The CEORater Technology Founder CEO Index returned 24.7% and 22.8% on a Weighted and Unweighted Return basis respectively (click here for detail) during the January 2nd 2018 – July 13th 2018 period.

The S&P 500 Information Technology (TKR: S5INFT) returned 13.7% on a Weighted basis over the same period.

The Powershares S&P 500® Equal Weight Technology ETF (TKR: RYT) returned 14.5% on an Unweighted basis over the same period.

Steve Jobs vs. Tim Cook – Innovator vs. Operator – It’s In Their DNA

Steve Jobs vs. Tim Cook – Innovator vs. Operator – It’s In Their DNA

Personality Analytics Holds the Key as to Why Apple Was More Innovative Under Steve Jobs than Tim Cook

Apple has lost its creative mojo under Tim Cook. Incremental product enhancements have become the norm, replacing a time when revolutionary new products, space age design and landmark advertising was the standard. What changed? Look no further than the CEO chair. Apple founder, CEO and creative genius Steve Jobs prematurely passed away in October 2011. Jobs’ hand-picked successor, Tim Cook, is by experience an operator with a background steeped in supply chain experience. Cook could not be more different from Jobs from a personality standpoint (see our table below).

The importance of assessing a CEO’s personality when conducting a CEO selection process (corporate boards, executive recruiters), or investment due diligence process can not be overstated. This is especially true of industry verticals marked by rapid change where the cost of having an ineffective CEO can be extremely high. It is not so rare to find a situation where a CEO, Board and institutional investor base were slow to realize that a given company’s customers were migrating elsewhere due to product obsolescence or other factors that ought to have been recognized. Few participants want to acknowledge this type of deterioration early or mid-cycle and only do so when it’s too late.

CEOs that create “adaptable” corporate cultures are less likely to lead companies that suffer irreparable declines due to product under-investment or other negligent factors. Adaptable cultures are less likely to be caught off guard and instead lead market change.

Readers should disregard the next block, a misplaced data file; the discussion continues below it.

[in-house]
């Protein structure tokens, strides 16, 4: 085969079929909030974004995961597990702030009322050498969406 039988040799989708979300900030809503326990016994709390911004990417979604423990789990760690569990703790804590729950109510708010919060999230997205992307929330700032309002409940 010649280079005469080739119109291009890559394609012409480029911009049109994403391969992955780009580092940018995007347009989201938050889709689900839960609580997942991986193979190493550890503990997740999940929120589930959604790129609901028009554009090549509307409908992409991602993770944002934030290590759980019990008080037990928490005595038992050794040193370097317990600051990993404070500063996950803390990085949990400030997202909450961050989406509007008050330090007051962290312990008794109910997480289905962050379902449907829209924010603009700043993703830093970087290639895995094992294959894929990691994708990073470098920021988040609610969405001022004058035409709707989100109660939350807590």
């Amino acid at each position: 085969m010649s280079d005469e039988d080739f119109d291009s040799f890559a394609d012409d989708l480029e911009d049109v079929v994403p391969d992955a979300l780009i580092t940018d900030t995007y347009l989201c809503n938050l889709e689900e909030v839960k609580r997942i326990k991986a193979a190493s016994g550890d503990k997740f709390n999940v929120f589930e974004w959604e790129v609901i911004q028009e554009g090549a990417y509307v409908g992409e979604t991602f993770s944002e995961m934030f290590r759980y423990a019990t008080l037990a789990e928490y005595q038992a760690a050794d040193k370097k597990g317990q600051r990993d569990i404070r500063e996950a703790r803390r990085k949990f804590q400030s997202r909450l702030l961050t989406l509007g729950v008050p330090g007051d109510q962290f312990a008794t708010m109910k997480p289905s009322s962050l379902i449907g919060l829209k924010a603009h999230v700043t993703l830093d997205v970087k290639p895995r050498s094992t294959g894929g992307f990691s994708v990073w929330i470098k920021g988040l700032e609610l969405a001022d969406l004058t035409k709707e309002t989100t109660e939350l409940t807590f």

Corporate cultures are often an extension of the CEO’s personality. Yes, CEOs influence culture and corporate strategy even in mega-cap companies. Look no further than Microsoft (MSFT) during Steve Ballmer’s tenure as compared to Satya Nadella‘s time as CEO. MSFT’s product & services strategy is dramatically different as is the firm’s approach to competing and partnering with other technology companies.

We highly value the personality trait “openness” in large part because of its relationship to adaptable cultures.  Steve Jobs and Tim Cook score similarly on the openness scale – 92nd percentile and 94th percentile respectively. However, looking at the personality sub-traits under openness, Jobs scores far higher than Cook in the two most creative personality sub-traits: “artistic interests” and “imagination”.

Given that Cook lags in these areas, one would need to get comfortable with the idea that a non-creative personality like his (32nd percentile and 14th percentile as detailed below) is capable of generating massive creative output from Apple’s 120,000-plus employees. This is asking too much of Tim Cook in our view.  What doesn’t come naturally doesn’t come easily and may not come at all.